And the Aussies are on the board!

Snowboarders are the cool cats of the Winter Olympics Picture: Brian Yap
Snowboarders are the cool cats of the Winter Olympics
Picture: Brian Yap

If you took all the Winter Olympics athletes and stuck them in a classroom, the snowboarders would be the cool kids sitting up the back, tilted on two legs of their chair, flicking rubber bands at the nerds.

They are sport’s anti-athletes, the ones that go out of their way to look like they don’t give a stuff.

Where other athletes might listen to their iPods to relax before a big event, snowboarders have them plugged in during their competition runs.

For them, it’s all about the fun. They nail it, they smile. They stack it, they shrug their shoulders and smile. They complain about the halfpipe, they smile. They lose, they hug it out, shimmy and smile. They win, they just smile bigger.

I’m not sure if nonchalance is part of their training or if they’re just built that way. Certainly it doesn’t look like the sport attracts many Type A personalities. Any more chilled and you’d have trouble rounding them up for competition.

Fortunately, Aussies are born with laid-back in their veins. And we needed every ounce of it watching Torah Bright in the halfpipe. As did she.

Having sailed straight into the final with a big score of 93, the defending champ then reprised the first run of her Vancouver final four years ago and stacked it. And smiled.

So it was all or nothing in the second run and very nearly nothing after a dodgy landing on a cab seven — and no, I don’t have a clue what that is. Somehow she managed to stay on her feet and get the rest of her tricks in for a hard fought silver, just a quarter of a point out of the gold medal.

A younger Torah Bright... because I can't find a more recent freebie Picture: VancityAllie
A younger Torah Bright… because I can’t find a more recent freebie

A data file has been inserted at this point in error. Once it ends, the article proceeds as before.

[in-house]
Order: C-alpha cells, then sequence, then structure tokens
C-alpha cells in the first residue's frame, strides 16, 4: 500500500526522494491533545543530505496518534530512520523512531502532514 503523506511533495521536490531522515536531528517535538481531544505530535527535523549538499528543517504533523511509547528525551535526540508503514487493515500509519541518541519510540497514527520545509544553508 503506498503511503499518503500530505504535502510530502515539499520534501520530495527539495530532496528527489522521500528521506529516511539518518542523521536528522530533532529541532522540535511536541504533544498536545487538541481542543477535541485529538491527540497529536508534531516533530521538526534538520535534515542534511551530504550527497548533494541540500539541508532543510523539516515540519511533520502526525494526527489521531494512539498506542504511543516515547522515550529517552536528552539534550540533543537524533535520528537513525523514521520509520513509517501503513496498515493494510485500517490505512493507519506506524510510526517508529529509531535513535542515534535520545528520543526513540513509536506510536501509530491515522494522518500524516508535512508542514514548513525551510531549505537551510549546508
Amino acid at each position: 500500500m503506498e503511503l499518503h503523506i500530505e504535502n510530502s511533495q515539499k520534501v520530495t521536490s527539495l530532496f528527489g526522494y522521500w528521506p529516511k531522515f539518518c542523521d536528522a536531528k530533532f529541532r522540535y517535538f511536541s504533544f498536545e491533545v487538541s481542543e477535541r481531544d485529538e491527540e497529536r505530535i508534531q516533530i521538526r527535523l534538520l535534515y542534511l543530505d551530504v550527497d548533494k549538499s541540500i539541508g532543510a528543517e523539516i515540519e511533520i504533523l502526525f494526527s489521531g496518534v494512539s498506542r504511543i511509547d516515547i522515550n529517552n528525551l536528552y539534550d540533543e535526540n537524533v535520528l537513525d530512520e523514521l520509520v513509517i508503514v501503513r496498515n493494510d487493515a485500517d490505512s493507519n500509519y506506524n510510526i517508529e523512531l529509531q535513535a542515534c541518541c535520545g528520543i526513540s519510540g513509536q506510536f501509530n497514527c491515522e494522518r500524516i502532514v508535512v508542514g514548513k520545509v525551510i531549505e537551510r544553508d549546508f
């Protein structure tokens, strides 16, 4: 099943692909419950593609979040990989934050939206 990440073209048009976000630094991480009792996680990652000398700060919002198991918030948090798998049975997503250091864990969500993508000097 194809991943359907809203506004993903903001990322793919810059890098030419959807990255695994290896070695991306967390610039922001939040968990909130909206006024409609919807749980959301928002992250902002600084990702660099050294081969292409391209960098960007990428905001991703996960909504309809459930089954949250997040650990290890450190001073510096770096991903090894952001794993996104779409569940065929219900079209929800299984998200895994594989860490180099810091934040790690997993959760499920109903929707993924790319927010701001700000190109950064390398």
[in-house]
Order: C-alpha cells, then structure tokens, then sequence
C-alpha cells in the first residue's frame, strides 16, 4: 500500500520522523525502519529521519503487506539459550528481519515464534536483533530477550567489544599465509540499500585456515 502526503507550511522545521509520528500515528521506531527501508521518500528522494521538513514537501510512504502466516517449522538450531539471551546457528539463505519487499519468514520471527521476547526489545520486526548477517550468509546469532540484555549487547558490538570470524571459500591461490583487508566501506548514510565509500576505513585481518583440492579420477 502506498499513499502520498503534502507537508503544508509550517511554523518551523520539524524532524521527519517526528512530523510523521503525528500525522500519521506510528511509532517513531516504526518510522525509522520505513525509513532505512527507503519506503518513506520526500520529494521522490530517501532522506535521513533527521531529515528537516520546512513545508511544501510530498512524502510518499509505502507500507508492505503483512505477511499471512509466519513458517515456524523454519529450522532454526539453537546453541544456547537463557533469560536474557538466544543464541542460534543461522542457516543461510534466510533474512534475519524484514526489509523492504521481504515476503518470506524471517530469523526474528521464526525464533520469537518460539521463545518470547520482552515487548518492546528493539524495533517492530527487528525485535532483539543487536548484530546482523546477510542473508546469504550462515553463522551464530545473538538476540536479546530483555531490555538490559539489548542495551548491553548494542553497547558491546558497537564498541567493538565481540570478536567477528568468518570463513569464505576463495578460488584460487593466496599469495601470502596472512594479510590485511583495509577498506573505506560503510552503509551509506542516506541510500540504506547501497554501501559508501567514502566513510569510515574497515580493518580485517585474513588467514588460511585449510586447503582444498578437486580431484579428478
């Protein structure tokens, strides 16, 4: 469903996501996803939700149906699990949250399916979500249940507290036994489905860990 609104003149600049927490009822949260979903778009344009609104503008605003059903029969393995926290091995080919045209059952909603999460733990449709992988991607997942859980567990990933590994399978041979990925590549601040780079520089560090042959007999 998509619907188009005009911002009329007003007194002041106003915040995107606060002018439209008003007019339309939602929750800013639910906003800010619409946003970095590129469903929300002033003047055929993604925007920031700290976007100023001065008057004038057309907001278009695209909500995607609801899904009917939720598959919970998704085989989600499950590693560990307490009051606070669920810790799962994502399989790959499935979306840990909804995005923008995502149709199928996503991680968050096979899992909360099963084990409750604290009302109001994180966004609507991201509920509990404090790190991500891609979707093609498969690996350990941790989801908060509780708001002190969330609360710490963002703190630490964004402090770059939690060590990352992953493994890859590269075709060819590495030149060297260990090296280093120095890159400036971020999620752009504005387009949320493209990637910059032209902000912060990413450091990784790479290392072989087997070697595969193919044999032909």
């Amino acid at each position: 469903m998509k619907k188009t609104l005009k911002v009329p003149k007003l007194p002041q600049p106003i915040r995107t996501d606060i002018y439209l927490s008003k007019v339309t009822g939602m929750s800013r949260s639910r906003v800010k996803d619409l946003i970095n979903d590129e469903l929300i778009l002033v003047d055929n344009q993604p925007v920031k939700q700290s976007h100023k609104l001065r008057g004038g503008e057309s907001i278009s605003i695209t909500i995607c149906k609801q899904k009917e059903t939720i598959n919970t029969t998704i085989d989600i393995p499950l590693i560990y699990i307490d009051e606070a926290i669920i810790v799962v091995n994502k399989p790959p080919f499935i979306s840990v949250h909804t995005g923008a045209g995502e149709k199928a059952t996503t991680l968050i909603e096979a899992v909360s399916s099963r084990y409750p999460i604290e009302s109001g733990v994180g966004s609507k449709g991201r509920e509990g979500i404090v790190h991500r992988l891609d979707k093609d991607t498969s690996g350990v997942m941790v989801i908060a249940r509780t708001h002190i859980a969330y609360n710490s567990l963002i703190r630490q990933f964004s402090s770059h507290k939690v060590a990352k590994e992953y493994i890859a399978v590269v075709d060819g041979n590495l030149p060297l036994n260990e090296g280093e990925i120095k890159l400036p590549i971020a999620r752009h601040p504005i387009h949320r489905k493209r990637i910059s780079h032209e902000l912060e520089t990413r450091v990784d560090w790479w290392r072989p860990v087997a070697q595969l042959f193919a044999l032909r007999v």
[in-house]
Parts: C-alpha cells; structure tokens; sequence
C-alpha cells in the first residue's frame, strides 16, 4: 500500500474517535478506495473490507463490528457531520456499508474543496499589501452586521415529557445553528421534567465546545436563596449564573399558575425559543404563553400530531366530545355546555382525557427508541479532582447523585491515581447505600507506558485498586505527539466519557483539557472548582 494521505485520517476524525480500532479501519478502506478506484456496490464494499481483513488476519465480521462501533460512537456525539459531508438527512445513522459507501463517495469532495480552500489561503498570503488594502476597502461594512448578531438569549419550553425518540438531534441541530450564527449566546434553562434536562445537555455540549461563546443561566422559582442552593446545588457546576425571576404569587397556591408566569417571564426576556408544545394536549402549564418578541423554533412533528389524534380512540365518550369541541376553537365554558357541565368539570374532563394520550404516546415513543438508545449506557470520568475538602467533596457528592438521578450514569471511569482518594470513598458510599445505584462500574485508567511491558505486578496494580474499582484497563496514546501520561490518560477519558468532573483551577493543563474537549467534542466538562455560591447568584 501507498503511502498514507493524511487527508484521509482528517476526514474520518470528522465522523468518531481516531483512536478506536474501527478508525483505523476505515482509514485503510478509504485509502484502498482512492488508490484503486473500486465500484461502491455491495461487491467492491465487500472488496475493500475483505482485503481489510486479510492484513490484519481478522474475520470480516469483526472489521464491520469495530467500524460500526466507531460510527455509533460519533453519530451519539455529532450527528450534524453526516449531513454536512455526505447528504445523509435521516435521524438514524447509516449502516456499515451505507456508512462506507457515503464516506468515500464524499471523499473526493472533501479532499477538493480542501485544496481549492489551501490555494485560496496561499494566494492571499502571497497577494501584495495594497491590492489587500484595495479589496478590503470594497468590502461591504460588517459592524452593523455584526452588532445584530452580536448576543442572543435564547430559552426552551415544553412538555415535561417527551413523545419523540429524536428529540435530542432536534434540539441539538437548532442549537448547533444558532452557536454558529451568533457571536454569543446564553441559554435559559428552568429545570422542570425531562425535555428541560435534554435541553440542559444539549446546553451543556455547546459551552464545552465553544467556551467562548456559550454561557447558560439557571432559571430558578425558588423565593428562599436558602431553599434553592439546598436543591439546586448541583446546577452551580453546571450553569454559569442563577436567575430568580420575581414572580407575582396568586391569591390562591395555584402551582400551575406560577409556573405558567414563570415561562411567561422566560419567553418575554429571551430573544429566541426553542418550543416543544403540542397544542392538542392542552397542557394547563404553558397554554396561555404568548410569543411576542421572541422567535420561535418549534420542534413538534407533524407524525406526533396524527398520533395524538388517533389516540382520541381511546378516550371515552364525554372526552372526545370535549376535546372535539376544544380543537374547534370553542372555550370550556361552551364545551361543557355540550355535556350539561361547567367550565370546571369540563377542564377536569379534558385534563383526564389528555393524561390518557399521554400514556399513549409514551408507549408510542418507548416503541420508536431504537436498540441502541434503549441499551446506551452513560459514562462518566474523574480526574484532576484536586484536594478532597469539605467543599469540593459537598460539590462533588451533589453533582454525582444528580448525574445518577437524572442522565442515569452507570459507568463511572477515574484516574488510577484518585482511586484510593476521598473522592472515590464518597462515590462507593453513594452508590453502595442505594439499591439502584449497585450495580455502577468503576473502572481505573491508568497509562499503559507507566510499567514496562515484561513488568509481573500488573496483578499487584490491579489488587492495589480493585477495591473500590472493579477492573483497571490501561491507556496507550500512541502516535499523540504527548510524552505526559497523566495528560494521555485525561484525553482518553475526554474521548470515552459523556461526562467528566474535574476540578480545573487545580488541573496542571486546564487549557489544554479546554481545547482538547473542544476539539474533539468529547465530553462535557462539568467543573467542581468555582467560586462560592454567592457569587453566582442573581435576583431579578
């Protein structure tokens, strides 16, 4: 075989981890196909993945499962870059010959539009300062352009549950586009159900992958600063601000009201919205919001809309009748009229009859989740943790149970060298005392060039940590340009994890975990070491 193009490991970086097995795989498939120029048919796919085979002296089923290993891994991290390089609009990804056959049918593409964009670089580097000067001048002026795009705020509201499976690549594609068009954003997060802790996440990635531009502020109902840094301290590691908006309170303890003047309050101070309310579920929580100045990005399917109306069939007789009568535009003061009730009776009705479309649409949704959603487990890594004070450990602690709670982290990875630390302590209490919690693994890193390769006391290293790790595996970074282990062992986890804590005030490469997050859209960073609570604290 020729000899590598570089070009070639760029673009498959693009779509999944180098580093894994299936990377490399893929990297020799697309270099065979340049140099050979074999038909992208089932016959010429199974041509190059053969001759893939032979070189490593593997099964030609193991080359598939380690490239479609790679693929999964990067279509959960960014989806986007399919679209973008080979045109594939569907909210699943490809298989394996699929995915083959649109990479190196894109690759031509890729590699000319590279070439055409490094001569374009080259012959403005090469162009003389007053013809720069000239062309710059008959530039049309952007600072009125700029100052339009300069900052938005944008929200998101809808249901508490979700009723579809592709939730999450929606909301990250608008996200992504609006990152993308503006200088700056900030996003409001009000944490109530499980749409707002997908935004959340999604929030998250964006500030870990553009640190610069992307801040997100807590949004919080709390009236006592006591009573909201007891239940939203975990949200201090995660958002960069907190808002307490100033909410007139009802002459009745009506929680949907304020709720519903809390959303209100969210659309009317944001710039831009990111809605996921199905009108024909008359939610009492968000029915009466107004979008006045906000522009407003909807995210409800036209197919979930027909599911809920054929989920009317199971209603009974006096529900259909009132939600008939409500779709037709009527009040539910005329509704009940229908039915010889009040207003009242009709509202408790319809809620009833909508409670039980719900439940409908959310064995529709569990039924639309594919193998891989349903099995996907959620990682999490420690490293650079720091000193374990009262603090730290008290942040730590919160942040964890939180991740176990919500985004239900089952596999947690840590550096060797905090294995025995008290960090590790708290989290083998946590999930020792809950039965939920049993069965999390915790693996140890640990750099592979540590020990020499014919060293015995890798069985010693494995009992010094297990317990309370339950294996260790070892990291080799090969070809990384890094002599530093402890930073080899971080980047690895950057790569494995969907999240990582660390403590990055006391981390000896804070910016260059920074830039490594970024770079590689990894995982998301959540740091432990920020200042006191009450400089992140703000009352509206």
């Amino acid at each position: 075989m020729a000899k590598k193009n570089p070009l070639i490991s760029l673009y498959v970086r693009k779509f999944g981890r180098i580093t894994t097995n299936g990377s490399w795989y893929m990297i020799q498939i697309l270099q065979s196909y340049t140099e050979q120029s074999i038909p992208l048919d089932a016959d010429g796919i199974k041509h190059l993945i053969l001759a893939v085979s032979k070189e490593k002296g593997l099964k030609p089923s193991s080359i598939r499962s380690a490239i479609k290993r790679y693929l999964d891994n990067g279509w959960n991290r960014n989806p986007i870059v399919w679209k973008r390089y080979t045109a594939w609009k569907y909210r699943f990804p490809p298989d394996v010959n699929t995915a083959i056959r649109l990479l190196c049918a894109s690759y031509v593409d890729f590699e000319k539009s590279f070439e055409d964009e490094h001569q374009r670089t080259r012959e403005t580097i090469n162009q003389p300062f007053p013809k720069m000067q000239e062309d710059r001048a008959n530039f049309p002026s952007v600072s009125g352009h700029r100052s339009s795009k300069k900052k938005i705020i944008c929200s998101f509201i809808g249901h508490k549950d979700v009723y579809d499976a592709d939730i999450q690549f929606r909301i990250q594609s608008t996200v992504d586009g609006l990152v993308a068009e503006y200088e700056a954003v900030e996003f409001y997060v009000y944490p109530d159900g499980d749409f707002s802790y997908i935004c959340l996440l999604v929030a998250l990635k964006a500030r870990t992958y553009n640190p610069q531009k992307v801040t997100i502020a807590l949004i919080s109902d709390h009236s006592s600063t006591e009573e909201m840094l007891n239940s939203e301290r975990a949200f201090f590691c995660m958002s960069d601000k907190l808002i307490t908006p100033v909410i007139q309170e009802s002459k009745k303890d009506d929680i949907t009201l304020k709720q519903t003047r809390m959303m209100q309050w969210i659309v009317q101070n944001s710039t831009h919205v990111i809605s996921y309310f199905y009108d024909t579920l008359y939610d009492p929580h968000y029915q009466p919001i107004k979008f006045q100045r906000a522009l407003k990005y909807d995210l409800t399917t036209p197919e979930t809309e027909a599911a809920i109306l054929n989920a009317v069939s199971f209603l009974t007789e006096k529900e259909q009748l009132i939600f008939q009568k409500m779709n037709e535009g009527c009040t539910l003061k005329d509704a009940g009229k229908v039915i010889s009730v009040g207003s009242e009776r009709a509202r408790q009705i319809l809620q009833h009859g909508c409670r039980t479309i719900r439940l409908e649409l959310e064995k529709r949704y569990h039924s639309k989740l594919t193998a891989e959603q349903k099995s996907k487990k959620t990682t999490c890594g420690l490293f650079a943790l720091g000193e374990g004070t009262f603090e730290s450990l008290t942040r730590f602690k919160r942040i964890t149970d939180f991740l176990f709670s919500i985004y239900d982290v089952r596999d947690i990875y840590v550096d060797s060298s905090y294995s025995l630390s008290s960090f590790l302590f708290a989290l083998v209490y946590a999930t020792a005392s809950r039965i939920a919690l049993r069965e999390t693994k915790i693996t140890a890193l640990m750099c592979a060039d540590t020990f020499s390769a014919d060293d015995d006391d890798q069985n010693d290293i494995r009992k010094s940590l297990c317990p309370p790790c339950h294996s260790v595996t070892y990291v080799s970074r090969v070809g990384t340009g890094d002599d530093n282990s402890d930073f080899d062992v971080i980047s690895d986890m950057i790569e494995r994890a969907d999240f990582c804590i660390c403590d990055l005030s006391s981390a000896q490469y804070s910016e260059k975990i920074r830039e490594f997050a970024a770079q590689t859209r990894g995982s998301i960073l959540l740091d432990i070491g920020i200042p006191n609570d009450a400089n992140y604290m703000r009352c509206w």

Picture: VancityAllie

So after five days, Australia is on the board in 19th spot and Torah joins Dale Begg-Smith as our most decorated Winter Olympian.

History was made in the women’s downhill, where two competitors clocked exactly the same time — 1 minute, 41 seconds, 57 hundredths of a second (what are the chances?) — in a dead heat for gold.

And over at the ice rink the Ruskies made up for their disappointment in Vancouver, regaining the pairs figure skating crown they had held for 12 straight Olympics.

They said it

“I feel like I won… I’m definitely going to hit the dance floor tonight.” Torah Bright

“I’m the first woman to do a quad-twisting triple somersault, which is massive. I’ve left my mark on the sport forever.” Aussie aerialist Lydia Lassila pulls off an historic quad-twisting whatsie in training

“It’s a huge struggle for ski racers, finding a pair of jeans that fit right.” US skier Travis Ganong bears his soul in a heart wrenching New York Post article about going through life with big muscly thighs

“That race was about 400m too long for me.” Aussie Speedskater Daniel Greig tweets after his 1,000-metre event, in which he finished 22nd

“If she gets beaten, it’ll be because the others were better.” Well der, Channel 10 halfpipe commentator Michael Kennedy

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